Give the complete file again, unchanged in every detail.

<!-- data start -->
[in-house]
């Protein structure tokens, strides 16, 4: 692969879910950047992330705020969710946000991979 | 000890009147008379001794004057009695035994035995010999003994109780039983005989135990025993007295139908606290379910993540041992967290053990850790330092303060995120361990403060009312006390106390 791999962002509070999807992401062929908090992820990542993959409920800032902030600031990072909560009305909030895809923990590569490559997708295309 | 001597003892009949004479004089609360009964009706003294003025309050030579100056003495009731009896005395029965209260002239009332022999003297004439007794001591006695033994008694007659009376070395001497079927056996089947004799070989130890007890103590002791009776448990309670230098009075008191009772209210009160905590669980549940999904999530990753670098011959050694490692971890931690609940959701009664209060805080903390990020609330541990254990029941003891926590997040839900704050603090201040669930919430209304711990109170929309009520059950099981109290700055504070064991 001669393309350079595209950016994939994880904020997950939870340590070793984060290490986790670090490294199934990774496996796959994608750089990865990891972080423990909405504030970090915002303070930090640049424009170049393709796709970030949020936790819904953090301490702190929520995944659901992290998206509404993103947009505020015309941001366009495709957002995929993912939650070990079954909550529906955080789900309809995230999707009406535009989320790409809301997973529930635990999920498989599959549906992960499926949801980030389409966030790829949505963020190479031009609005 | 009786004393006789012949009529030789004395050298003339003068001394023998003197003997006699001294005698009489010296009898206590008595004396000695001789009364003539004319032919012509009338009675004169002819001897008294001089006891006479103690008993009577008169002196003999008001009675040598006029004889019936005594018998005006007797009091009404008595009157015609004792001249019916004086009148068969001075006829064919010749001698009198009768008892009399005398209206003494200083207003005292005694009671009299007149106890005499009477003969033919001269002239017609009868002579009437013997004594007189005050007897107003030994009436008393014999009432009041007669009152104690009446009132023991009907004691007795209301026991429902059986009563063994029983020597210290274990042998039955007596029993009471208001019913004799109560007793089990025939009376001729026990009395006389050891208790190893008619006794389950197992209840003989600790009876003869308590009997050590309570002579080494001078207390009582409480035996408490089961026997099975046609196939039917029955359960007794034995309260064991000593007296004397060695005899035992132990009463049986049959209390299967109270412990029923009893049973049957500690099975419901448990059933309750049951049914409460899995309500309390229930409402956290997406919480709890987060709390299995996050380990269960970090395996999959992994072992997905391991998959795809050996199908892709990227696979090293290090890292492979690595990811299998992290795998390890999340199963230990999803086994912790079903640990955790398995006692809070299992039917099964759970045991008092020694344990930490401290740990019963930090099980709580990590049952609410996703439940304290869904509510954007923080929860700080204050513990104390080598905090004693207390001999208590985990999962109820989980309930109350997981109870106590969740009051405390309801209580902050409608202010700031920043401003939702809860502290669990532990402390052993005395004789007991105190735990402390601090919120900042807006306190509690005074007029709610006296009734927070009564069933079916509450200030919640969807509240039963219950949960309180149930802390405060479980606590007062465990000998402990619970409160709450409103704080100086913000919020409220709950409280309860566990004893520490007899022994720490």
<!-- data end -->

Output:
[in-house]
């Protein structure tokens, strides 16, 4: 692969879910950047992330705020969710946000991979 | 000890009147008379001794004057009695035994035995010999003994109780039983005989135990025993007295139908606290379910993540041992967290053990850790330092303060995120361990403060009312006390106390 791999962002509070999807992401062929908090992820990542993959409920800032902030600031990072909560009305909030895809923990590569490559997708295309 | 001597003892009949004479004089609360009964009706003294003025309050030579100056003495009731009896005395029965209260002239009332022999003297004439007794001591006695033994008694007659009376070395001497079927056996089947004799070989130890007890103590002791009776448990309670230098009075008191009772209210009160905590669980549940999904999530990753670098011959050694490692971890931690609940959701009664209060805080903390990020609330541990254990029941003891926590997040839900704050603090201040669930919430209304711990109170929309009520059950099981109290700055504070064991 001669393309350079595209950016994939994880904020997950939870340590070793984060290490986790670090490294199934990774496996796959994608750089990865990891972080423990909405504030970090915002303070930090640049424009170049393709796709970030949020936790819904953090301490702190929520995944659901992290998206509404993103947009505020015309941001366009495709957002995929993912939650070990079954909550529906955080789900309809995230999707009406535009989320790409809301997973529930635990999920498989599959549906992960499926949801980030389409966030790829949505963020190479031009609005 | 009786004393006789012949009529030789004395050298003339003068001394023998003197003997006699001294005698009489010296009898206590008595004396000695001789009364003539004319032919012509009338009675004169002819001897008294001089006891006479103690008993009577008169002196003999008001009675040598006029004889019936005594018998005006007797009091009404008595009157015609004792001249019916004086009148068969001075006829064919010749001698009198009768008892009399005398209206003494200083207003005292005694009671009299007149106890005499009477003969033919001269002239017609009868002579009437013997004594007189005050007897107003030994009436008393014999009432009041007669009152104690009446009132023991009907004691007795209301026991429902059986009563063994029983020597210290274990042998039955007596029993009471208001019913004799109560007793089990025939009376001729026990009395006389050891208790190893008619006794389950197992209840003989600790009876003869308590009997050590309570002579080494001078207390009582409480035996408490089961026997099975046609196939039917029955359960007794034995309260064991000593007296004397060695005899035992132990009463049986049959209390299967109270412990029923009893049973049957500690099975419901448990059933309750049951049914409460899995309500309390229930409402956290997406919480709890987060709390299995996050380990269960970090395996999959992994072992997905391991998959795809050996199908892709990227696979090293290090890292492979690595990811299998992290795998390890999340199963230990999803086994912790079903640990955790398995006692809070299992039917099964759970045991008092020694344990930490401290740990019963930090099980709580990590049952609410996703439940304290869904509510954007923080929860700080204050513990104390080598905090004693207390001999208590985990999962109820989980309930109350997981109870106590969740009051405390309801209580902050409608202010700031920043401003939702809860502290669990532990402390052993005395004789007991105190735990402390601090919120900042807006306190509690005074007029709610006296009734927070009564069933079916509450200030919640969807509240039963219950949960309180149930802390405060479980606590007062465990000998402990619970409160709450409103704080100086913000919020409220709950409280309860566990004893520490007899022994720490």